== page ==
Harvest Methods

Many different harvest approaches have been used for cannabinoids from hand harvest to fully mechanized. With mechanized harvest of ABOUND varieties, harvest is similar to collecting chaff and grain at the same time. The primary consideration with flower harvest is to minimize handling and loss of trichomes throughout the process as much as possible.

The following is a brief overview of some mechanized harvest options available currently:

  • Direct Harvest – plants stand in field until maturity. Grain is approximately 15-20% moisture, flower is approximately 70% moisture which helps reduce trichome losses but requires drying. In wet conditions hemp will dry faster standing than in a windrow.
  • Windrow & Pickup – plants are cut and windrowed at maturity and left to dry in the field before being picked up and threshed. Flower moisture rapidly decreases and reduces the need for drying but is more prone to trichome loss. This method is only suitable for arid environments and more research is needed on ideal moisture levels for threshing.

Equipment Options

  • Combine – the preferred method for harvesting multipurpose ABOUND varieties. Cutting and threshing are the same as grain hemp, but the separator is modified to collect the flower as well as grain.
  • FarmMax Interceptor: modifies John Deere S-series combines to separate grain, flower, and stalk on the combine and eliminates the need for post-harvest separation.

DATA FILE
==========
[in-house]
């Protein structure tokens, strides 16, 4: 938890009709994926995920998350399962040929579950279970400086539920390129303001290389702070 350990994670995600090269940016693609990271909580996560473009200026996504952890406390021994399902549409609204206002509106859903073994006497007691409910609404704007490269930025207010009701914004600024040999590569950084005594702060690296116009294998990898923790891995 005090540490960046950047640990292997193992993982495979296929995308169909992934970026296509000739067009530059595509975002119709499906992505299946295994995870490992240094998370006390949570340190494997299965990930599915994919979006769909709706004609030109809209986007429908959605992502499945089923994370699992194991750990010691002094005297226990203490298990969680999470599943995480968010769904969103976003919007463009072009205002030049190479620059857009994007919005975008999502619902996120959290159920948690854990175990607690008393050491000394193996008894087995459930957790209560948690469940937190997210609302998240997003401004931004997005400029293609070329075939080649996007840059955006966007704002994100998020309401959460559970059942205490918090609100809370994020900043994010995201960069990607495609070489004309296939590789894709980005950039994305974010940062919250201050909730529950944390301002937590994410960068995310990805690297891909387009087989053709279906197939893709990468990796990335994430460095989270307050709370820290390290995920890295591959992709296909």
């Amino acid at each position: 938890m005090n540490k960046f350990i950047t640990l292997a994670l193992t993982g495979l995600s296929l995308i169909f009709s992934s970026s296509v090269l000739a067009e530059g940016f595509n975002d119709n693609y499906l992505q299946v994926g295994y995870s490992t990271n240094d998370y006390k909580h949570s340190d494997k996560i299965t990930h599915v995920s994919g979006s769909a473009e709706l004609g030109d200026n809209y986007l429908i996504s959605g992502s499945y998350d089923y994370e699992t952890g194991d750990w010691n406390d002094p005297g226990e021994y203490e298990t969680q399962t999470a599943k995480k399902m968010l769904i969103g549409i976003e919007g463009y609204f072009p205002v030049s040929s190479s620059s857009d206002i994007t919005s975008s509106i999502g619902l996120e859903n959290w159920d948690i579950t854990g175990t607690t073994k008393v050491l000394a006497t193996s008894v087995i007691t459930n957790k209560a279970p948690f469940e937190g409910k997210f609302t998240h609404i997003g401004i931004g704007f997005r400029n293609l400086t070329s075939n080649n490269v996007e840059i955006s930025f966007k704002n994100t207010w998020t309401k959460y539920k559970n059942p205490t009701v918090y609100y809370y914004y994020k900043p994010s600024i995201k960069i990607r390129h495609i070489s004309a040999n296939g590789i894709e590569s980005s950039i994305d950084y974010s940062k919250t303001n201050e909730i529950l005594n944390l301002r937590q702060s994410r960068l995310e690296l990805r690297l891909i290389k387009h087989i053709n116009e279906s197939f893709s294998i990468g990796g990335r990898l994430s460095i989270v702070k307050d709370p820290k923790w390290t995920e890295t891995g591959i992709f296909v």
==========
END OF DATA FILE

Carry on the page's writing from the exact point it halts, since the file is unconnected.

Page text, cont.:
Farmer modified combines

Exist in different forms but the general changes are to disable the cleaning fan to allow chaff to be carried to the grain tank with the grain. Some modification of clean grain elevator and grain tank cross-augers may be necessary and post-harvest separation is required.

  • Forage Harvester – Forage harvesters are capable of harvesting hemp biomass. They are not recommended for ABOUND varieties unless grain is not an end market product.
    • New Holland Coppice header – the Coppice header was originally designed for biomass crops such as willow but has recently been used for harvest of hemp (generally feminized CBD production)
  • Rotary heads are commonly used to harvest hemp biomass. An effort should be made to cut as high as possible to minimize the amount of stalk material chopped, diluting cannabinoid content.
  • Headers – whether a combine or forage harvester is used, header choice is an important consideration.
    • Draper – the crop flow is smooth and the cutting bar can be raised to minimize the amount of stalk material ingested.
    • Stripper header – a rotating drum with fingers picks the seed and flower off the cola to be threshed, leaving the stalk behind. The drum is prone to wrapping and sending decorticated fibers through the harvest equipment.
  • Hemp Harvest Works SuperCleanCut – similar to an all-crop header but without the auger. The snoots help raise leaning hemp plants that could be unharvestable with a conventional draper.


Flower Harvest for Efficiency

First, as with harvesting any product, the method must maximize harvest of biomass per unit area harvested. Second, it must minimize loss of trichomes which contain the highest cannabinoid concentrations (See FAQs: What do we know about cannabinoids?). Trichomes are small and fragile so their loss during harvest is a legitimate concern. Finally, the method must incorporate a step for effectively sorting seed from flower. Hemp seeds have no cannabinoids so if they are present in the flower, the cannabinoid content of the seed/flower mixture will decrease. The following are brief descriptions of the methods we have reviewed. NWG does not endorse any of these methods (yet!) We will continue to update this page with our own data as we complete our experiments.